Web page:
Miss V to Miss P – November

From: shelley@scarletopus.com

To: victoria@scarletopus.com

Sent: 22.11.11 at 10:39

Subject: November musings

Queenie in 7 days I’ll be 31 … I’m just going to let that sit out there for a few minutes.

How has this happened?  How has an entire year passed by since I was freaking out at turning 30?!!  Do you remember Grace Bonney’s posting over at Design*Sponge on turning 30?  Remember how it seemed she had perfectly described my ‘style limbo’ as you call it!  Well, a year on and I think I’m more confused than ever: I know exactly what I like (I think), and I know exactly who I am (I think), now how to package it all together??!!  Grace really struck a chord when she said she could no longer see herself in her “things” and her home and I wonder if being in this job has totally ruined me!!  We have access to so many fabulous Designers creating wonderful work and every time I see something new I want it regardless of it having a completely different style from what I wanted last week let alone last month!

SOME OF MY FAVOURITE PIECES

Clockwise from top left: Eskayel’s Cosmonaut Crystal Amethyst wallpaper; Wooster lights by Jake Phipps, produced and distributed by InnermostMeystyle’s False Vision LED wallpaper; Rothschild & Bickers’ Vintage light; Fin chair by Noda Designs; Peacock chair by Dror Benshetrit for Cappellini; Silver Crush table by Fredrikson StallardDesign By Leftovers’ Rockstar chest; Nendo’s Cabbage chair

Once your eyes have been opened to so much it’s even harder to know what exactly is for you and stick with that and just admire the rest from afar.  Last month when we were speaking at INDEX you mentioned to the audience we always wear black because with our work we’re living in the future and when we go shopping everything seems so old!  And you’re so right but I’m wondering … do I need to also start living in a blank canvas?!!!!!

I’ve been thinking a lot recently about the idea of community and re-connecting, taking proper time to really understand how we live, how we live with our neighbours, what we really need, and what’s really important day to day (do you remember I touched on some of these ideas for the Remembering 9/11 posting?).  It’s hard; I think we’ve spent so long living in quite isolated, independent bubbles that we really have gotten used to living quite self-centred lives and it’s hard to be that honest with yourself and take action.  It’s perhaps easy to recognise where change needs to be made but it’s definitely not so easy to take those first steps and really step out of the bubble and connect.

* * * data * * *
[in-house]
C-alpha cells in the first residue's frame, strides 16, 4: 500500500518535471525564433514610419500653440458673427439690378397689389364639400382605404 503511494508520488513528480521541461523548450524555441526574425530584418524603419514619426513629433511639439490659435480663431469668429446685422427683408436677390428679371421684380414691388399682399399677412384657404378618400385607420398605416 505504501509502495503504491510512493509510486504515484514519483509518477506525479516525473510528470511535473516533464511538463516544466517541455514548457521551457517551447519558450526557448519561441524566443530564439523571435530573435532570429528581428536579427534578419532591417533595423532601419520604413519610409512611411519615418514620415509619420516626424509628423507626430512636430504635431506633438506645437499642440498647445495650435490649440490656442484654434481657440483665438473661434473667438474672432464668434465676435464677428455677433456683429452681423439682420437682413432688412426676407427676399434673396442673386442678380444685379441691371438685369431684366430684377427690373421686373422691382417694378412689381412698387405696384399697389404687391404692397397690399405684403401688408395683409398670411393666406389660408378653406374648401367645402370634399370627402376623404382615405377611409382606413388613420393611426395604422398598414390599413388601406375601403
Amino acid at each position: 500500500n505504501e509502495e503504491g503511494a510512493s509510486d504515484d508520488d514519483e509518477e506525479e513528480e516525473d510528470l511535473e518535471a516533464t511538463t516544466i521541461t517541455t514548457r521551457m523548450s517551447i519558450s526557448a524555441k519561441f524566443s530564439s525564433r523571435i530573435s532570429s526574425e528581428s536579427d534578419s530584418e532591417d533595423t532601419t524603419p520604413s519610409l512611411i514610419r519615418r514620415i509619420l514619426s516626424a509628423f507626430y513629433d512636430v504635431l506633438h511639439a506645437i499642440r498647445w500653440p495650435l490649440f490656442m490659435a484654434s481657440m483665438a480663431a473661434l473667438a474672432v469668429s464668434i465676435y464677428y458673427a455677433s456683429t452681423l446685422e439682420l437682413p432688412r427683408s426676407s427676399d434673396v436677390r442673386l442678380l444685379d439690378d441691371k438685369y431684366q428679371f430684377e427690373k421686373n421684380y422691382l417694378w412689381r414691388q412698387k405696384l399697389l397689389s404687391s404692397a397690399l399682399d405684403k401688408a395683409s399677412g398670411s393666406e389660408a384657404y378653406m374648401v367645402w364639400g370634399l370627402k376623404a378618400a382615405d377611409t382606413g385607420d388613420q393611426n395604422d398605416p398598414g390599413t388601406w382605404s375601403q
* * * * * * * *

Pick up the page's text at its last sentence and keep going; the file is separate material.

That is one of the reasons I was so interested in the Flattr movement to support bloggers and other creators through “social micropayments”.  Basically once you have an account you can add funds and Flattr online content you admire, and you can add the Flattr icon to your own blog/platform and be Flattr-ed by your viewers.  Let’s say we put £10 in to our account, at the end of each month all the blogs we’ve Flattr-ed will be sent a proportion of our £10; so if we Flattr-ed 10 blogs each of the bloggers will get £1!  Genius!  I’m so excited to start financially supporting our fellow bloggers and I’ve added the Flattr icon to our own postings so hopefully our readers will show us some click love!

But I digress, to go back to my original line of thought, I’m hoping that through trying to change the way I view my life in connection with my friends and community I’ll be led to my style, the one that really fits me.  What do you think?

Although it seems an age since you were here for INDEX and FoID I’ve put together some of the best shots of the week.

Annemette Beck was definitely a highlight of the show with her wonderful textiles, and was certainly a favourite on the VIP Trend Tour which was yet again really well received.  You can see from the pictures how into it everyone was!  I was really impressed with the winning design for the Contemporary Majlis Competition this year too, Sinmar Al-Said from Internal Line Interior Design created a super cool space using traditional Islamic patterns.  AND check out how it looked lit up, I found this online:

I loved having the chance to see Beau McClellan’s awe-inspiring Nomad chandelier again at the Downtown Pavilion and now that it’s hanging in the B5 showroom I can go to see it whenever I like!  Did you like the vibe at the Pavilion?  I really like the urban edge, it was definitely the right location for Amartey Golding’s Live Art showcase, I’ve never seen that style of rubbing away the paper to reveal the art beneath before, thanks God you were there to explain it to me.